Problem #8 - Night time -- goodbye NAS!

Some NAS drives we've encountered "sleep" when they're not being accessed. In theory this is good for the environment etc. In reality, we find that these NAS devices are often very unreliable at waking back up again - so you end up having to reboot them to reconnect. That's hassle, risks causing the NAS to fail or think there is a problem with the drives etc, and makes it seriously annoying. We've seen them do this too in the middle of the day because for 30 minutes everyone had gone to lunch. While some NAS drives can be configured not to turn off - but some do it regardless or don't have an option.

Problem #9- Many apps won't support them...

Lots of software won't be happy accessing files on a NAS drive, or the performance issues of the NAS (see below) cause problems. For example, Quickbooks specifically state you shouldn't use a NAS in later versions. Sage has the same view. Microsoft have few software products that work with a NAS - you can't use them for Exchange or SQL data (although why you'd want to is anyone's guess)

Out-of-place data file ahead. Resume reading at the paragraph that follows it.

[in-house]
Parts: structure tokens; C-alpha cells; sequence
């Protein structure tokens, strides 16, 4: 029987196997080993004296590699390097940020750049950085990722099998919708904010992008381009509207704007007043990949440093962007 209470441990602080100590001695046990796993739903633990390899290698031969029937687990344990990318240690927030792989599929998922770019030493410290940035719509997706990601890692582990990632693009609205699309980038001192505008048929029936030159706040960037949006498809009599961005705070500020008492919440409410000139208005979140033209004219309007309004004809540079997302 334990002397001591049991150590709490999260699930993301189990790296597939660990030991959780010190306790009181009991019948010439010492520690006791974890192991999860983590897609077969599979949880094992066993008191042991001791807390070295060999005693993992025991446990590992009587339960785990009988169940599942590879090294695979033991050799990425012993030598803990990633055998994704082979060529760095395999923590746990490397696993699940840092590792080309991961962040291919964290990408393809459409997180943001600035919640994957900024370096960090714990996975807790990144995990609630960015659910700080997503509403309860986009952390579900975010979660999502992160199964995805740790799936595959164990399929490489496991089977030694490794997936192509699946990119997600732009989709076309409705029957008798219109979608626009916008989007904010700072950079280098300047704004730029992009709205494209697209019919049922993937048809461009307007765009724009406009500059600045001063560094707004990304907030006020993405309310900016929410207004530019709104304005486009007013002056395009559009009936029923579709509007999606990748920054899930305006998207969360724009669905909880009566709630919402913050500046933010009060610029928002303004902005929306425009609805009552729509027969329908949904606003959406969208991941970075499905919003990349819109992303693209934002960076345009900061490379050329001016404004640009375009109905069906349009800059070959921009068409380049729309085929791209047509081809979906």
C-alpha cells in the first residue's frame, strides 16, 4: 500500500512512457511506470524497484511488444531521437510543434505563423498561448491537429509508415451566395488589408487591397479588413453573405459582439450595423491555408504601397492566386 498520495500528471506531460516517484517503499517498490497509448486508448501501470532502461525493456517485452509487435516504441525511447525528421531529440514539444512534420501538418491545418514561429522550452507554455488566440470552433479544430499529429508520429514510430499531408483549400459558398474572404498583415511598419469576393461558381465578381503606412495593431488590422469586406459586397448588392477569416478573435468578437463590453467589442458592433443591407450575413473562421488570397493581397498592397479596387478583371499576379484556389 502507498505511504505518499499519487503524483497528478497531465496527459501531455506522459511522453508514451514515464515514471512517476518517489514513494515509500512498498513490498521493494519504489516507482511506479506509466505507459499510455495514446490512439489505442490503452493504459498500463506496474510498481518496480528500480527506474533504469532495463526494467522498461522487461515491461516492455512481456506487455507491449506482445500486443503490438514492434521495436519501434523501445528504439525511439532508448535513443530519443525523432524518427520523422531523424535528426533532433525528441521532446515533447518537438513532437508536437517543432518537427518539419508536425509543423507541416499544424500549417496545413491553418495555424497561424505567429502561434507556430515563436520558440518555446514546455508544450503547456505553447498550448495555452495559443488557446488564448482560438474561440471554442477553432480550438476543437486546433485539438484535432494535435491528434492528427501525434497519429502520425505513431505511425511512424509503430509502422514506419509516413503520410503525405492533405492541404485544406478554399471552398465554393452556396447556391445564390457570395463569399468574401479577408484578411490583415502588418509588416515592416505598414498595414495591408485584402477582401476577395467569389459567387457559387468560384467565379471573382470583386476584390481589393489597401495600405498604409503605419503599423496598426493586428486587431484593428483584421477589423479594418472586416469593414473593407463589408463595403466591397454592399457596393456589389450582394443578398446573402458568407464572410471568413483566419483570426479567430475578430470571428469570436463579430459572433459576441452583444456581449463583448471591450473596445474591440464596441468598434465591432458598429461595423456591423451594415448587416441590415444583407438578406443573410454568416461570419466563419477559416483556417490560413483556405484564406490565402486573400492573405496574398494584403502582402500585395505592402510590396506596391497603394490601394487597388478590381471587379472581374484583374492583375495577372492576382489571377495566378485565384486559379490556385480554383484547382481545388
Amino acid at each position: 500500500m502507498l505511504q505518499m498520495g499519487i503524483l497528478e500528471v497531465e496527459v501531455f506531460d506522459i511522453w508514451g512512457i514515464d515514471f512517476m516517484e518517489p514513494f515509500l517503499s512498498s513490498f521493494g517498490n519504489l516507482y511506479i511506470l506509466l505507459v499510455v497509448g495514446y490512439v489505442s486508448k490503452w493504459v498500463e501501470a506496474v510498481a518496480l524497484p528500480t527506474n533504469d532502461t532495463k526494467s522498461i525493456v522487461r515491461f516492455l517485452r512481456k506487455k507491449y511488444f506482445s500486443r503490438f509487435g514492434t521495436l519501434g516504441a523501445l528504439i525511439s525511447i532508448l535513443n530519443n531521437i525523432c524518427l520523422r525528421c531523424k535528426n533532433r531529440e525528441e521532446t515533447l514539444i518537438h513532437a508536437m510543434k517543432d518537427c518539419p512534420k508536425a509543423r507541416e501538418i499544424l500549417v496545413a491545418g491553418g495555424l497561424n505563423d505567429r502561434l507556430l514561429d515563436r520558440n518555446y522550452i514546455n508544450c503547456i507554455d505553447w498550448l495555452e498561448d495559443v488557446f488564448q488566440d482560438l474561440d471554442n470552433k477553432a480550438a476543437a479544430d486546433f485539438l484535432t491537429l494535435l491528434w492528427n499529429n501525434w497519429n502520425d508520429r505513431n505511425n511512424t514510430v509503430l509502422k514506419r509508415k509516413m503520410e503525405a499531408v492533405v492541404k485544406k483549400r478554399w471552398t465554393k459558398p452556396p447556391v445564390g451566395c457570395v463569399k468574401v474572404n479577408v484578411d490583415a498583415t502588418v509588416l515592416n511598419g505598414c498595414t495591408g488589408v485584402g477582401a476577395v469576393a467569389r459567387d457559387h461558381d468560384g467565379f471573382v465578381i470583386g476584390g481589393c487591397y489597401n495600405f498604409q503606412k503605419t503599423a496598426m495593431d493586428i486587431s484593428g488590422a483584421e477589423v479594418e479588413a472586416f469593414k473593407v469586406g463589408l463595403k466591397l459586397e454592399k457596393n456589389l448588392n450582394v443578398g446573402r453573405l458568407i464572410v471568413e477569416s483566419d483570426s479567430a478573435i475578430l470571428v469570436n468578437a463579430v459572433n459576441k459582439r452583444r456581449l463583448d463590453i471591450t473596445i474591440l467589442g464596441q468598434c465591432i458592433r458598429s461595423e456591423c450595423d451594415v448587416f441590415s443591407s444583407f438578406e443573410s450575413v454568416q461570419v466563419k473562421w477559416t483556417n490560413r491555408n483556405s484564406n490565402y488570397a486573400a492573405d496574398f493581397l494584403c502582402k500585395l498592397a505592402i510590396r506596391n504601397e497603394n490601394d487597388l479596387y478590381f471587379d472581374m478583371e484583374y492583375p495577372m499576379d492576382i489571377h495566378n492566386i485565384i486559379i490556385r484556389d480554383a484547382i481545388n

Any application that needs to be installed explicitly on a server is out - we've seen quite a few people buy a NAS thinking it's a server - it isn't. Some NAS systems have a limited range of "apps" you can install - but like everything else they're limited, slow and won't be the full applications you are likely to want.

Problem #10 - Even when it is working...

The chances are they'll be slow. Most NAS drives at the low price end of the market are pathetically slow - some are so bad you can't realistically stream content from them, while others are so variable and struggle to cope when you have several people accessing them.

To get decent performance you have to spend much more money - by which time you might as well get an entry level server - enjoy easier upgrades, more choice and better performance, plus the ability to run other applications and so on with them.


Please don't buy a NAS. Ever. If you think you can hear someone screaming every now and then, it's probably coming from Exeter where one of our engineers is having to bail someone out of yet another NAS failure... and you wouldn't want to make everyone cry now would you?

If you're looking to have a centralised storage system of sorts for your business, talk to our team about getting an entry level server system with storage. You'll be able to have the storage you want, better security, more control, easier backups and more scope to use other software and services as your needs evolve. If you've already got a NAS and are having issues, we can help you recover it and your data - but we'd recommend you seriously consider replacing it.

Speak to our team today and let us set you free from the nightmare of a NAS today. We're on 01392 950 950 and would be more than happy to help your business get a better system, reduce your risks and take away the frustration.

Missed Part 1 of this Blog? Check out 5 Bad IT Ideas - NAS Drives (Part 1)